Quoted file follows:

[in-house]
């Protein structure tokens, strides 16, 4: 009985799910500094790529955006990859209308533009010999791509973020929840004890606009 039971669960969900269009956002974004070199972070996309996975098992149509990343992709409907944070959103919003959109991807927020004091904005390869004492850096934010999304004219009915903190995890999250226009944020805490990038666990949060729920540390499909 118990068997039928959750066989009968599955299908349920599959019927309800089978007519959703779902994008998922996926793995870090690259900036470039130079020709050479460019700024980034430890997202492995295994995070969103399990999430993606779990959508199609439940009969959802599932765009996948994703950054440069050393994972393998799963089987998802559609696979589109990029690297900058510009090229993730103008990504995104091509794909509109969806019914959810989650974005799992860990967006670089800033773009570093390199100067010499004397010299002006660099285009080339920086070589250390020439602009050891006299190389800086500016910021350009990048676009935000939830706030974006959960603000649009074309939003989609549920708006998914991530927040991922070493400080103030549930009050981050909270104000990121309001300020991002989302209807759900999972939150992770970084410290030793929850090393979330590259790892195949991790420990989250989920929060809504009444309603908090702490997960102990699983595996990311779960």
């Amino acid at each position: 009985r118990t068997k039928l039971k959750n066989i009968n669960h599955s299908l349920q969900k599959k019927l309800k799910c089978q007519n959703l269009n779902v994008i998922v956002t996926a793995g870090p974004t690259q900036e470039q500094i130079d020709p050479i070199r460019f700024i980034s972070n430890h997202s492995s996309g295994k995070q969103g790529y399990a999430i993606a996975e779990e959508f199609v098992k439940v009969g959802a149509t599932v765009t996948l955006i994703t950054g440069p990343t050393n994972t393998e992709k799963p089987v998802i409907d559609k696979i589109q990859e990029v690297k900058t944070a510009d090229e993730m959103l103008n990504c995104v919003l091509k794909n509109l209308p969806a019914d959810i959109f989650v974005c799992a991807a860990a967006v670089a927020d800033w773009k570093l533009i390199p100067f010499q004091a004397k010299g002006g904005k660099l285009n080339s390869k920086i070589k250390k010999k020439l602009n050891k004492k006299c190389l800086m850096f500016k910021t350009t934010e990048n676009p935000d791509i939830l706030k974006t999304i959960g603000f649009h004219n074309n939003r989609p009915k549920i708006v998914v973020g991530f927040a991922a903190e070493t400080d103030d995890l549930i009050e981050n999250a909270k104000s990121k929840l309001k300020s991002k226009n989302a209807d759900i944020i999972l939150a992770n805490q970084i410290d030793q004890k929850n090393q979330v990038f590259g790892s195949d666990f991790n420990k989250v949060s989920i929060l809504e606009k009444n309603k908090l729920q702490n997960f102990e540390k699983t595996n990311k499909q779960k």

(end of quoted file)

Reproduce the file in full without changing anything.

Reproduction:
[in-house]
């Protein structure tokens, strides 16, 4: 009985799910500094790529955006990859209308533009010999791509973020929840004890606009 039971669960969900269009956002974004070199972070996309996975098992149509990343992709409907944070959103919003959109991807927020004091904005390869004492850096934010999304004219009915903190995890999250226009944020805490990038666990949060729920540390499909 118990068997039928959750066989009968599955299908349920599959019927309800089978007519959703779902994008998922996926793995870090690259900036470039130079020709050479460019700024980034430890997202492995295994995070969103399990999430993606779990959508199609439940009969959802599932765009996948994703950054440069050393994972393998799963089987998802559609696979589109990029690297900058510009090229993730103008990504995104091509794909509109969806019914959810989650974005799992860990967006670089800033773009570093390199100067010499004397010299002006660099285009080339920086070589250390020439602009050891006299190389800086500016910021350009990048676009935000939830706030974006959960603000649009074309939003989609549920708006998914991530927040991922070493400080103030549930009050981050909270104000990121309001300020991002989302209807759900999972939150992770970084410290030793929850090393979330590259790892195949991790420990989250989920929060809504009444309603908090702490997960102990699983595996990311779960």
């Amino acid at each position: 009985r118990t068997k039928l039971k959750n066989i009968n669960h599955s299908l349920q969900k599959k019927l309800k799910c089978q007519n959703l269009n779902v994008i998922v956002t996926a793995g870090p974004t690259q900036e470039q500094i130079d020709p050479i070199r460019f700024i980034s972070n430890h997202s492995s996309g295994k995070q969103g790529y399990a999430i993606a996975e779990e959508f199609v098992k439940v009969g959802a149509t599932v765009t996948l955006i994703t950054g440069p990343t050393n994972t393998e992709k799963p089987v998802i409907d559609k696979i589109q990859e990029v690297k900058t944070a510009d090229e993730m959103l103008n990504c995104v919003l091509k794909n509109l209308p969806a019914d959810i959109f989650v974005c799992a991807a860990a967006v670089a927020d800033w773009k570093l533009i390199p100067f010499q004091a004397k010299g002006g904005k660099l285009n080339s390869k920086i070589k250390k010999k020439l602009n050891k004492k006299c190389l800086m850096f500016k910021t350009t934010e990048n676009p935000d791509i939830l706030k974006t999304i959960g603000f649009h004219n074309n939003r989609p009915k549920i708006v998914v973020g991530f927040a991922a903190e070493t400080d103030d995890l549930i009050e981050n999250a909270k104000s990121k929840l309001k300020s991002k226009n989302a209807d759900i944020i999972l939150a992770n805490q970084i410290d030793q004890k929850n090393q979330v990038f590259g790892s195949d666990f991790n420990k989250v949060s989920i929060l809504e606009k009444n309603k908090l729920q702490n997960f102990e540390k699983t595996n990311k499909q779960k």